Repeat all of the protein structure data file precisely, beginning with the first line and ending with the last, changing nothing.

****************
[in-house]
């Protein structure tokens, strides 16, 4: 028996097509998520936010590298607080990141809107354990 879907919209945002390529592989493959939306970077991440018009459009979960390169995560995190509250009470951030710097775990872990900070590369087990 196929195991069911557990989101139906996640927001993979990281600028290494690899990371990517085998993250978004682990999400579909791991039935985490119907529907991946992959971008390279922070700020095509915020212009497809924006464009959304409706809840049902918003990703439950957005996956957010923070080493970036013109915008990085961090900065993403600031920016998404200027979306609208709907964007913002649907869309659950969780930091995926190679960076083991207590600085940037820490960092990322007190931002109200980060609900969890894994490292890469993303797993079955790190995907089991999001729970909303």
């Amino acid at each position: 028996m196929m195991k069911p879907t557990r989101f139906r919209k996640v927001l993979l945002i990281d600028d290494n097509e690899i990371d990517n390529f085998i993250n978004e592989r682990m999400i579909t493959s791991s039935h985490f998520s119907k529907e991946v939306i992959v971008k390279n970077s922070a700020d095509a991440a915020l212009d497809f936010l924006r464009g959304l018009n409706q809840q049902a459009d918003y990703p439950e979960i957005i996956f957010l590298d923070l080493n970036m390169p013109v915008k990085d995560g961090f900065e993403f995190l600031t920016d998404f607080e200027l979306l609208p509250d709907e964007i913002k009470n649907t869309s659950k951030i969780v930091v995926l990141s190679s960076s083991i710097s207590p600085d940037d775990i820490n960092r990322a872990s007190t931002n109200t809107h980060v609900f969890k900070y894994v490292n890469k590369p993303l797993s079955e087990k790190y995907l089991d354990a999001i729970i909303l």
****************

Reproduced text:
[in-house]
């Protein structure tokens, strides 16, 4: 028996097509998520936010590298607080990141809107354990 879907919209945002390529592989493959939306970077991440018009459009979960390169995560995190509250009470951030710097775990872990900070590369087990 196929195991069911557990989101139906996640927001993979990281600028290494690899990371990517085998993250978004682990999400579909791991039935985490119907529907991946992959971008390279922070700020095509915020212009497809924006464009959304409706809840049902918003990703439950957005996956957010923070080493970036013109915008990085961090900065993403600031920016998404200027979306609208709907964007913002649907869309659950969780930091995926190679960076083991207590600085940037820490960092990322007190931002109200980060609900969890894994490292890469993303797993079955790190995907089991999001729970909303």
């Amino acid at each position: 028996m196929m195991k069911p879907t557990r989101f139906r919209k996640v927001l993979l945002i990281d600028d290494n097509e690899i990371d990517n390529f085998i993250n978004e592989r682990m999400i579909t493959s791991s039935h985490f998520s119907k529907e991946v939306i992959v971008k390279n970077s922070a700020d095509a991440a915020l212009d497809f936010l924006r464009g959304l018009n409706q809840q049902a459009d918003y990703p439950e979960i957005i996956f957010l590298d923070l080493n970036m390169p013109v915008k990085d995560g961090f900065e993403f995190l600031t920016d998404f607080e200027l979306l609208p509250d709907e964007i913002k009470n649907t869309s659950k951030i969780v930091v995926l990141s190679s960076s083991i710097s207590p600085d940037d775990i820490n960092r990322a872990s007190t931002n109200t809107h980060v609900f969890k900070y894994v490292n890469k590369p993303l797993s079955e087990k790190y995907l089991d354990a999001i729970i909303l």